This Day In History, February 29th

What happened on this day in history: The Salem witch trials begin, Hattie McDaniel becomes the first Black person to win an Academy Award, and more.

46 B.C.E.: The First Leap Day Is Recognized

The first leap day is recognized after the adoption of the Julian Calendar. Created by Julius Caesar, it was somewhat similar to the Egyptian model but with a key difference. Instead of watching astronomical objects to determine when an intercalary month needed to be inserted, the Julian Calendar would include an extra day in February every fourth year.


1692: The Salem Witch Trials Begin

On This Day In History

Bettmann/Getty ImagesA depiction of the Salem witch trials, which led to 25 deaths.

Three women are accused of being witches in Salem, Massachusetts, marking the beginning of the Salem witch trials. The women, Tituba, Sarah Good, and Sarah Osborne, faced charges of witchcraft after girls in town, including nine-year-old Elizabeth Parris and 11-year-old Abigail Williams, started having mysterious “fits.” Tituba escaped persecution by confessing to being a witch — and implicating other alleged witches — but Osborne died in jail and Good was hanged.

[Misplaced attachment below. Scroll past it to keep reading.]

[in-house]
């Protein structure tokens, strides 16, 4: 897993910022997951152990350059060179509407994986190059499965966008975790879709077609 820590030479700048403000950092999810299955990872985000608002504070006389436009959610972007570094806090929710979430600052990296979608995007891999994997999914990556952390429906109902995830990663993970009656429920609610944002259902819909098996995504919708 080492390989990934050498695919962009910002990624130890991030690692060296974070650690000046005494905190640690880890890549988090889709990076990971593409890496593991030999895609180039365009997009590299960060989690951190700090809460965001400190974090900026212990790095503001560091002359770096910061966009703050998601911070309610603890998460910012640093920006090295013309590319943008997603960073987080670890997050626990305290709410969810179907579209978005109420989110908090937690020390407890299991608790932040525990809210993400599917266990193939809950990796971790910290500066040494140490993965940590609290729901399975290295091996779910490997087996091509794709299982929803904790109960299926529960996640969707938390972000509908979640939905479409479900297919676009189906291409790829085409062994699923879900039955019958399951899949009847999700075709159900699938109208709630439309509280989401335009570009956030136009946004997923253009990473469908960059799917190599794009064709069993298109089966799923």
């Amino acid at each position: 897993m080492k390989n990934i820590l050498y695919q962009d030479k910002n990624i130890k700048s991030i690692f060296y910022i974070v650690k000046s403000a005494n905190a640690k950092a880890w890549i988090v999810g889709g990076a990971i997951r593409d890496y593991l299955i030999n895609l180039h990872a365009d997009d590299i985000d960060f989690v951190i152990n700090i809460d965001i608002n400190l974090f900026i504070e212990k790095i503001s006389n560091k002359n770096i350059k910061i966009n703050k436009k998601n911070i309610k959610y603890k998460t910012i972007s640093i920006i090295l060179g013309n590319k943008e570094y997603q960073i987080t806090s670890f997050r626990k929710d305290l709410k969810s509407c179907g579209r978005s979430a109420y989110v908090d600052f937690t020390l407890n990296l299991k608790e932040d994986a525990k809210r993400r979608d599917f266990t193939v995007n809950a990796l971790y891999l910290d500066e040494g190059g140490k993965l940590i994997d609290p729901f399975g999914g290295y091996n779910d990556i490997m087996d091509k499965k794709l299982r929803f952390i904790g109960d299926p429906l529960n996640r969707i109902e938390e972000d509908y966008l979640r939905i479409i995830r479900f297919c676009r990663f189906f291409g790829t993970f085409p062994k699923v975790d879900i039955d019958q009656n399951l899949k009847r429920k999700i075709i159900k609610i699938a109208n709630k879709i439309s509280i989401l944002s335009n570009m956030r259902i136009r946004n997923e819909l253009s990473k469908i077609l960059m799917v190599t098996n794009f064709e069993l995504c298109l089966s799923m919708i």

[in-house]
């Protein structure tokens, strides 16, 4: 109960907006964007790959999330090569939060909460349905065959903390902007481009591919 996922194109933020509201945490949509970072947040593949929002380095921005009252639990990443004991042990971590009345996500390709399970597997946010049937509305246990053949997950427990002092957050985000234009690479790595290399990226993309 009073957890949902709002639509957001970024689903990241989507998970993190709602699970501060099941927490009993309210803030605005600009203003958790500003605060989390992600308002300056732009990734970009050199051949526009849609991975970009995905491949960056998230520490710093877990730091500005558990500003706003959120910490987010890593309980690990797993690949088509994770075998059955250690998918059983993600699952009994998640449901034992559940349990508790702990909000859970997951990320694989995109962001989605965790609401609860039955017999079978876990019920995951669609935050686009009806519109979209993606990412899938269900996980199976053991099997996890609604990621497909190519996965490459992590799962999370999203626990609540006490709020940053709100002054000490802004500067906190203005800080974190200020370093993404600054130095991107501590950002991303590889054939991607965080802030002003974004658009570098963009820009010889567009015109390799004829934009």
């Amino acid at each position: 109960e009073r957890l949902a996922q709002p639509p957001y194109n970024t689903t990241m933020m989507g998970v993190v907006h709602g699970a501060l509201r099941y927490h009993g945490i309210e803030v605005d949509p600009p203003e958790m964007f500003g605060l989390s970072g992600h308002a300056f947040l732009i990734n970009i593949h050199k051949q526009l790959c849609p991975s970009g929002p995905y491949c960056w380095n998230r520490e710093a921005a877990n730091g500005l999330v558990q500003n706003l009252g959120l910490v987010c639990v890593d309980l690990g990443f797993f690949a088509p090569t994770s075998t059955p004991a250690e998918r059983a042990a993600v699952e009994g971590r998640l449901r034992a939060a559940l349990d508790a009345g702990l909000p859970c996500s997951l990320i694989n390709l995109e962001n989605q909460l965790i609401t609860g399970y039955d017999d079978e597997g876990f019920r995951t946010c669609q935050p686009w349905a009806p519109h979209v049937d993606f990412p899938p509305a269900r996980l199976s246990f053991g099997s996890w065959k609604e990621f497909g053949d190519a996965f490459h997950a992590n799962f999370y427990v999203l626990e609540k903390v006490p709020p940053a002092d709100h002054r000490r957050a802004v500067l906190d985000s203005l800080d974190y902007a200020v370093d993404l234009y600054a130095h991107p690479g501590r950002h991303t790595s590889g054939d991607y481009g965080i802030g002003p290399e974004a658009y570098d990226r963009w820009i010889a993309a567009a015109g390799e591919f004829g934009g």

1940: Hattie McDaniel Wins An Oscar

Hattie McDaniel wins the Best Supporting Actress Oscar for her role as Mammy in Gone With The Wind. The first Black person to win an Oscar, McDaniel told the crowd: “I sincerely hope that I shall always be a credit to my race and the motion picture industry.” However, she continued to face racism despite her win and struggled to find roles that differed from Mammy.


1960: Richard Ramirez Is Born

Richard Ramirez

Bettmann/Getty ImagesRichard Ramirez makes a gesture while in court in 1985.

Richard Ramirez is born in El Paso, Texas. A serial killer known as the Night Stalker, Ramirez operated in California between 1984 and 1985. After his arrest, he was convicted of 13 counts of murder, five attempted murders, 11 sexual assaults, and 14 burglaries. He died in 2013 while awaiting execution on death row.